I have to tell you, I am more than a little excited by the display of grassroots protest and indignation that is currently sweeping the world. I am particularly enthused by the idea that maybe — just maybe — people in the U.S. are waking up from their pacified complacency, ready to do the work that is essential for a movement like this to stick.
But for all the buzz, the hype and the status updates that follow anything new and compelling, I can’t help but notice the trend in our hyper-stimulated culture toward initial interest, media attention and participation, followed by criticism and satire, followed by the resumption of daily life as usual. After all, we’ve all got jobs, kids, households and schedules to maintain. Who has time or resources to devote their lives to being radical?
Here’s where I think we’ve got it all wrong. I believe that it is within our jobs, the rearing of our children, the embrace of our home life and the prioritization of our schedules that real social change is born.
Sure, Wall Street and the financial players with the big bucks ought to be held responsible, and their hugely disproportionate influence assessed and leveled. Agreed, 100%.
However, there are profound reasons for the economic crises and injustice in our country that have just as much to do with our lust for “Easy Street” as the luster of Wall Street. As a general populous, we’ve bought-in to the consumeristic madness, the rampant materialism and the promise of a better life through the accumulation of wealth and non-essential goods. The big wigs on Wall Street? Loopholes or not, they’re just “winning” at the game that we’ve all been playing.
I want this movement to work. I want to see change so badly, I can almost taste it. But I’ve come to believe that waiting for someone else to fix the problems in my life is not only ineffective, but leaves me resentful and overwhelmed with powerlessness (complacency’s greatest ally).
In contemplating the best use of my time and energy toward the support of the Occupy movement, I have come up with a list of everyday measures that I believe not only complement, but give depth and holding power to any movement in the direction of a better tomorrow. This will not happen overnight, my friends. I just hope we’ve got the collective attention span to see it through.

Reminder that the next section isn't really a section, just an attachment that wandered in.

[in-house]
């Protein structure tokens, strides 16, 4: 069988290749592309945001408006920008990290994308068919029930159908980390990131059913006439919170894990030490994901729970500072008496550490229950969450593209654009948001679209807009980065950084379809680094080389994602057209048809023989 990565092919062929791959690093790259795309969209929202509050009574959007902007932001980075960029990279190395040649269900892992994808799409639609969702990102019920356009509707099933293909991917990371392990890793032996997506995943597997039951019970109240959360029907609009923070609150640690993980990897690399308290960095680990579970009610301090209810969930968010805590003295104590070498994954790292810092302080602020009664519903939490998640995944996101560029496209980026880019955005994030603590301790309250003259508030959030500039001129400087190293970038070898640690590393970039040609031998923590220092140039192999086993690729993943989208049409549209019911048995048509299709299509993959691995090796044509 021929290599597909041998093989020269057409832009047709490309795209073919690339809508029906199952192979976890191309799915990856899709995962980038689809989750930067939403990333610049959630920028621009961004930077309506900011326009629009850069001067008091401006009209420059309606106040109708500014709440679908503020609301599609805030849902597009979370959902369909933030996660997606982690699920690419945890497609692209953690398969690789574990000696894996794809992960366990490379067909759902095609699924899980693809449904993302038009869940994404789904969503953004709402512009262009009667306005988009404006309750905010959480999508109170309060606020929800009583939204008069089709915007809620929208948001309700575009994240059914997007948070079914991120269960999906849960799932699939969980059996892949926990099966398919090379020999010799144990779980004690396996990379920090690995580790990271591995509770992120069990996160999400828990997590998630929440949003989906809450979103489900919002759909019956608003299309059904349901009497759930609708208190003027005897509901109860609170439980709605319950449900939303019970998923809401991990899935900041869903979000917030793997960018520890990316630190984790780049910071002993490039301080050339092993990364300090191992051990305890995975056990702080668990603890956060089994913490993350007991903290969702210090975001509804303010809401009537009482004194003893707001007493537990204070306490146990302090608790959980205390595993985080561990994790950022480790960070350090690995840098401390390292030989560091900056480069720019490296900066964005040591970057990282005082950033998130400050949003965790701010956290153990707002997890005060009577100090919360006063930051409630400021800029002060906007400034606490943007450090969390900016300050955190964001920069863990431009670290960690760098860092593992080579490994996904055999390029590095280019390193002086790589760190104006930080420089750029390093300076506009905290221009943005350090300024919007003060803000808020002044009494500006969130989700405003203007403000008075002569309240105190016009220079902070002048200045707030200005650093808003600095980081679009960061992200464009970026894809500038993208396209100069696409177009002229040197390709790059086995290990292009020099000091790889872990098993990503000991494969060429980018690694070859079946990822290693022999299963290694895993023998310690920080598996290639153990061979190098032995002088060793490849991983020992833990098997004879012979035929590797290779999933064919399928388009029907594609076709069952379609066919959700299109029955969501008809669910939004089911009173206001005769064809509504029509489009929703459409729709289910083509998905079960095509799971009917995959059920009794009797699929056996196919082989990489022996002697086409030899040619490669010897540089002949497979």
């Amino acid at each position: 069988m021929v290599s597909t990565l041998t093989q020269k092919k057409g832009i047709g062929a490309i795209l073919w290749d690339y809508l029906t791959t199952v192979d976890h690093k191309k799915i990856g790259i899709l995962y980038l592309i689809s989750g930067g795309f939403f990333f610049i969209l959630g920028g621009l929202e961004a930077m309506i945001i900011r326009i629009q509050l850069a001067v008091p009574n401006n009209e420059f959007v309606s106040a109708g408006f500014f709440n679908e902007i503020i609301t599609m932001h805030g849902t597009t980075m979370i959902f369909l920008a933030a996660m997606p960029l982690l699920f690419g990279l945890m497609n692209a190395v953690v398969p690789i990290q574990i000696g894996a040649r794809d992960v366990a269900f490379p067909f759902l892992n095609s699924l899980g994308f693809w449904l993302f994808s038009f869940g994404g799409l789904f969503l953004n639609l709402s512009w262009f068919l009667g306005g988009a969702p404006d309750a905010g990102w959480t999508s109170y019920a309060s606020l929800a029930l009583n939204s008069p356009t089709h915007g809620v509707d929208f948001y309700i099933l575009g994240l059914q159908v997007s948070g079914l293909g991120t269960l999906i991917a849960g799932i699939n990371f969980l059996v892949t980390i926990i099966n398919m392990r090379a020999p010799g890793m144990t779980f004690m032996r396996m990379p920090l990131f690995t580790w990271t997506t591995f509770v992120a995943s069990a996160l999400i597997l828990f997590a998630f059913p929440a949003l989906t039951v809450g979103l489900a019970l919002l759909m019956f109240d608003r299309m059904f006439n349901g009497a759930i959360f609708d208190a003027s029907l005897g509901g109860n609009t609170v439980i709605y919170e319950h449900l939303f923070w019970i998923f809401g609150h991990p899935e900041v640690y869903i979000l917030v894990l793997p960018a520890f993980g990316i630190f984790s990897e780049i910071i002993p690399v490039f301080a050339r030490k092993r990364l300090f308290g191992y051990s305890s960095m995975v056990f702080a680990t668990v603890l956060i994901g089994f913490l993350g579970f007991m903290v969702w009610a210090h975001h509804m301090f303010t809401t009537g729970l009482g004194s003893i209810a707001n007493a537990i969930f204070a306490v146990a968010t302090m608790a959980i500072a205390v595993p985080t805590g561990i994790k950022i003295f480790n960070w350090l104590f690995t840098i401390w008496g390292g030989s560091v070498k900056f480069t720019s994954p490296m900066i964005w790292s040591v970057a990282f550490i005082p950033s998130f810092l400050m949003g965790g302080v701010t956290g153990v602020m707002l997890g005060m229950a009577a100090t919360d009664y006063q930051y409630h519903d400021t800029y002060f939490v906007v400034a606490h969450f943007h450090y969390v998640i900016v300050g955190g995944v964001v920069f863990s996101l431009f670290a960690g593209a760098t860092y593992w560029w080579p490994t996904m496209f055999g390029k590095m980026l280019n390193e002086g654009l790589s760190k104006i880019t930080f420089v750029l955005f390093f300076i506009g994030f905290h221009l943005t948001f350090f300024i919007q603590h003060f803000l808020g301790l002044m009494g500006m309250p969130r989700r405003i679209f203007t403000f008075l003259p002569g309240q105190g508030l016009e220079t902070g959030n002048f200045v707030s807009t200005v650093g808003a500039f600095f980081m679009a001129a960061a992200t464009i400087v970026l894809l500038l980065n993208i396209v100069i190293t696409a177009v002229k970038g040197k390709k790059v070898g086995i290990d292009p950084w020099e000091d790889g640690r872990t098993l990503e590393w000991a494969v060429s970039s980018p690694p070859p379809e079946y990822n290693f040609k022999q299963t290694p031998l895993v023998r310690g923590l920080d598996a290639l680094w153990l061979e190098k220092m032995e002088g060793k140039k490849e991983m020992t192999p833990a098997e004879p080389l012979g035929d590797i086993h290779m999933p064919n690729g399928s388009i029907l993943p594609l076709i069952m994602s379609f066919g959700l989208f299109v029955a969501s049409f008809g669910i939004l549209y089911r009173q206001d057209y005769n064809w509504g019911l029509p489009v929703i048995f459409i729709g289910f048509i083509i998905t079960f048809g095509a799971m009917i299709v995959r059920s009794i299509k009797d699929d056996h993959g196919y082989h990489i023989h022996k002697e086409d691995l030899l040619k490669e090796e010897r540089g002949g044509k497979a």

Five Essential Elements of Lasting Social Change
- Take responsibility for your part. Blame is one of the fastest tracks to disempowerment. Even if I believe that Wall Street is at the heart of the problem, it is critical that I assess the ways that I may be contributing to its strength. We as consumers are just as guilty of poor prioritization and foresight as the conglomerates we have inadvertently created.
- Be true to yourself. Authentic people who follow their hearts and dreams are the ones best positioned to create healthy, thriving cultures – rich by non-monetary standards. If I am a natural born teacher but working as a CEO for the fat paycheck, I am not only shorting myself of the satisfaction of a purposeful existence, but society is shorted of a heart-driven, talented teacher. The coming generations will need as many such players as possible to turn this beast around.
- Invest in children and families. We are handing over quite a mess to our offspring. Between resource degradation, pollution, debt, and the undeniable unsustainability of the very infrastructure on which we depend, the LAST thing we need is to crank out an entire generation of stressed-out, highly consumptive and and desensitized kids who’ve never set foot on a farm or explored a stream for fear of getting their cell phones wet. For this reason (and so many more), the investment in building strong family ties, healthy homes and creative education for our kids is more critical than ever. Evaluate your spending and the ways it enslaves you. If you cut out non-essentials or lived in a smaller house, could you also trim your office hours and enjoy more time at home?
- Localize your life. The big dogs would like you to believe that you can continue your life as usual, as long as you buy organic milk and cereal in boxes that imply rainforest salvation upon purchase. Though some of these products are certainly better than their conventional counterparts, guess who owns the majority of the organic industry? Whenever possible, go with the local alternative. Bank with a local credit union. Live close to where you work and go to school. Support the local food movements in your area. Your friendly, neighborhood CSA is not making millions — they are trying to make a difference while feeding their kids, just like you.
- Work through your fears. Fear is a great motivator for protecting your family from wild, carnivorous beasts but completely counterproductive when it comes to living a creative, uninhibited life. It holds many people back from stepping out into the unknown and serves as an excuse for passivity. Fear tactics used by the media and advertisers put an unrealistic slant on things, keeping people spending and afraid of what they don’t understand. Assessing your fears, examining them for truth and letting them go opens you to positive emotions and a greater degree of understanding with which to be the change.
“The world is not dangerous because of those who do harm but because of those who look at it without doing anything” ~ Albert Einstein